Potassium added to frost management toolkit
GroundCover™ Issue: 128 May - June 2017 | Author: Melissa Williams
Potassium fertiliser can provide extra protection for cereal crops against stresses such as frost.
This is a key finding from six years of field trials carried out in Western Australia’s central and southern grainbelt through the GRDC’s More Profit from Crop Nutrition (MPCN) program and the National Frost Initiative (NFI) and led by Murdoch University researcher Dr Richard Bell.
Dr Bell told the GRDC Update in Perth that sampling showed 10 to 50 per cent of WA’s cropping soils are potassium deficient and annual losses in harvested grain are typically higher than what is put back into the system in fertilisers.
Based on results from 190 MPCN trials across the grainbelt, the minimum ‘safe’ (or critical) range of soil potassium levels at a depth of zero to 10 centimetres is about 39 to 45 milligrams Colwell potassium per kilogram. If levels are low at this depth, they are likely to be lower at 30cm.
Potassium-deficient crops have decreased photosynthesis, potentially suppressing grain production and yields and leading to higher screenings at processing.
Dr Bell says MPCN and NFI trials from 2011 to 2016 found cereal crop responses to potassium are more likely in years when there is frost, as plants need more potassium to overcome this stress.
“In 2015, we showed for the first time in field conditions that improved potassium nutrition for wheat crops reduced the level of damage from frost by up to 18 to 20 per cent (in less frost-induced sterility, or FIS),” he says.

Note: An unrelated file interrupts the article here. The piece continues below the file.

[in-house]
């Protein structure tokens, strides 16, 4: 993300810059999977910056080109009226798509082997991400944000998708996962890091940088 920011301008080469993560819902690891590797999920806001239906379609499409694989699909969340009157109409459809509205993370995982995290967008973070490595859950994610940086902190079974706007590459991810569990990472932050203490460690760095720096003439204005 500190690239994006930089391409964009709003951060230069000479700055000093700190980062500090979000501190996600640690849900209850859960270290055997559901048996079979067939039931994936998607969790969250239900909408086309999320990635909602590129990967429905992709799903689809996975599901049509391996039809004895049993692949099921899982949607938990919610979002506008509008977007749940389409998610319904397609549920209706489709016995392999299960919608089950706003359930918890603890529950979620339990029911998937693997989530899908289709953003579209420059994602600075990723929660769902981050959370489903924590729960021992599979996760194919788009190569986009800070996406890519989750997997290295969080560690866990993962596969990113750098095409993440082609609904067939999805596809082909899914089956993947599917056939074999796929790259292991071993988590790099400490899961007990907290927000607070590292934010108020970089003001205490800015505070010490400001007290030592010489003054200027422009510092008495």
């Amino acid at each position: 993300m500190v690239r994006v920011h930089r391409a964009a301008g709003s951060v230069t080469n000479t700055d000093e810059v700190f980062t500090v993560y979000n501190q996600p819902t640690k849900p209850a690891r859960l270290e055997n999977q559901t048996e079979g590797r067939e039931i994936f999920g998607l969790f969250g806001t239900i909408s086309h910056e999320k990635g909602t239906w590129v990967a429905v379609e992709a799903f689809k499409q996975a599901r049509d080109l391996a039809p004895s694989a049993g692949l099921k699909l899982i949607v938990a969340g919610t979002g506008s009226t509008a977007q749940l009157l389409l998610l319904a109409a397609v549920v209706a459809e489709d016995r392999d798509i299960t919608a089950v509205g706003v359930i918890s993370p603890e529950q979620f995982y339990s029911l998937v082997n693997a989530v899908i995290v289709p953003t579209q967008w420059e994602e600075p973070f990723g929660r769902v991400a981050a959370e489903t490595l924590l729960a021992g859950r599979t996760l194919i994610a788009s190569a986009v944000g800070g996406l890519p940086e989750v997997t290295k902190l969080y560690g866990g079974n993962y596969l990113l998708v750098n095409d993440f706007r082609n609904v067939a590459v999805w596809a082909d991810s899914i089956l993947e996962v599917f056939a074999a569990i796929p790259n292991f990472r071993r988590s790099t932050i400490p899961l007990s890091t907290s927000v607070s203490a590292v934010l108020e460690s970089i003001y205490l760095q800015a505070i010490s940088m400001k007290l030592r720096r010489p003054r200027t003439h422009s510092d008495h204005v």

In frost conditions at trial sites near Aldersyde in 2015 and Dale in 2016, on frost-prone potassium-deficient soils, wheat yields increased by 0.2 to 0.4 tonnes per hectare and FIS dropped by up to 20 per cent with an extra 80kg of potassium per hectare and 40kg/ha applied – compared with control crops with no added potassium.
Dr Bell says yield gains were achieved with extra potassium when frost coincided with pollen development, as long as the frost effect was not too severe.
“There are a lot of factors growers need to carefully consider, including whether there is frost, when it hits and how much of the farm is affected, to estimate the economic gain from adding potassium,” he says. “At all sites across the six years of research, there were yield responses to added potassium in the absence of frost if soil and plant potassium levels were below the safe range.”
Dr Bell says about 10 to 20kg of potassium per hectare is typically lost each year in grain and leaching (based on a 2 to 4t/ha wheat crop) and to replace that loss, about 20 to 50kg/ha of muriate of potash – or equivalent potassium – is needed.
“From my experience, it appears current rates of potassium fertiliser being used in WA are below replacement levels and too low to replace or build up soil levels,” he says.
Dr Bell suggests growers monitor soil and crop potassium levels by soil sampling to a depth of 30cm pre-season, as well as conducting plant tissue testing in-season to detect any deficiencies – particularly in frost-prone areas – and then apply adequate amounts of this nutrient to help protect cereal crops against stresses such as frost.
He says foliar sprays can be effective during the growing season to reduce potassium deficiency but, so far, researchers have not been able to achieve the same reduction in FIS as with soil application of potassium at higher rates.
Dr Bell emphasises that potassium nutrition should be a part of a comprehensive frost management strategy that should be reviewed regularly.
Dr Richard Bell,
0405 131 429,
'K fertiliser to help alleviate abiotic stress' – GRDC Update video
GRDC Update 2017 papers – GIWA
GRDC western Wheat GrowNotes™:
Making Better Fertiliser Decisions for Cropping Systems in Australia (BFDC) database
End of GroundCover issue #128 (Western edition)
Read the accompanying:
GRDC Project Code UMU00041, UMU00042, UMU00045
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